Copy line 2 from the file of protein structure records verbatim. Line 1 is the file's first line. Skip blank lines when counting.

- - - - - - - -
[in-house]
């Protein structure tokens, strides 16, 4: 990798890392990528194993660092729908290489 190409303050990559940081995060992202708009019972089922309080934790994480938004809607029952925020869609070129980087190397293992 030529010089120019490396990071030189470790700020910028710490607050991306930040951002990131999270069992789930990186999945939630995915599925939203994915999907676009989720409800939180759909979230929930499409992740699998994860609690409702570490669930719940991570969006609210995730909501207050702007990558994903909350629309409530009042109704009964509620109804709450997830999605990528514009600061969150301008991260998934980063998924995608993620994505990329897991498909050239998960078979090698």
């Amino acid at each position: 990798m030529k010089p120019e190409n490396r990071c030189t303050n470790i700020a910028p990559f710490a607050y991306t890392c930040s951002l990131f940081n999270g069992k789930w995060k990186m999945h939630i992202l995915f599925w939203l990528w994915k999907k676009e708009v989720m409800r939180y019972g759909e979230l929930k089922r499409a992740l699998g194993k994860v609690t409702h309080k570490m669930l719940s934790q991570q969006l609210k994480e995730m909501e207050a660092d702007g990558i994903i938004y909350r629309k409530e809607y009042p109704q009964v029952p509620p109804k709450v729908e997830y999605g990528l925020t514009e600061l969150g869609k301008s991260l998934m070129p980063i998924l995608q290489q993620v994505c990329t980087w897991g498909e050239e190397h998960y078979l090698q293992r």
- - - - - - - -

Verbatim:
């Protein structure tokens, strides 16, 4: 990798890392990528194993660092729908290489 190409303050990559940081995060992202708009019972089922309080934790994480938004809607029952925020869609070129980087190397293992 030529010089120019490396990071030189470790700020910028710490607050991306930040951002990131999270069992789930990186999945939630995915599925939203994915999907676009989720409800939180759909979230929930499409992740699998994860609690409702570490669930719940991570969006609210995730909501207050702007990558994903909350629309409530009042109704009964509620109804709450997830999605990528514009600061969150301008991260998934980063998924995608993620994505990329897991498909050239998960078979090698």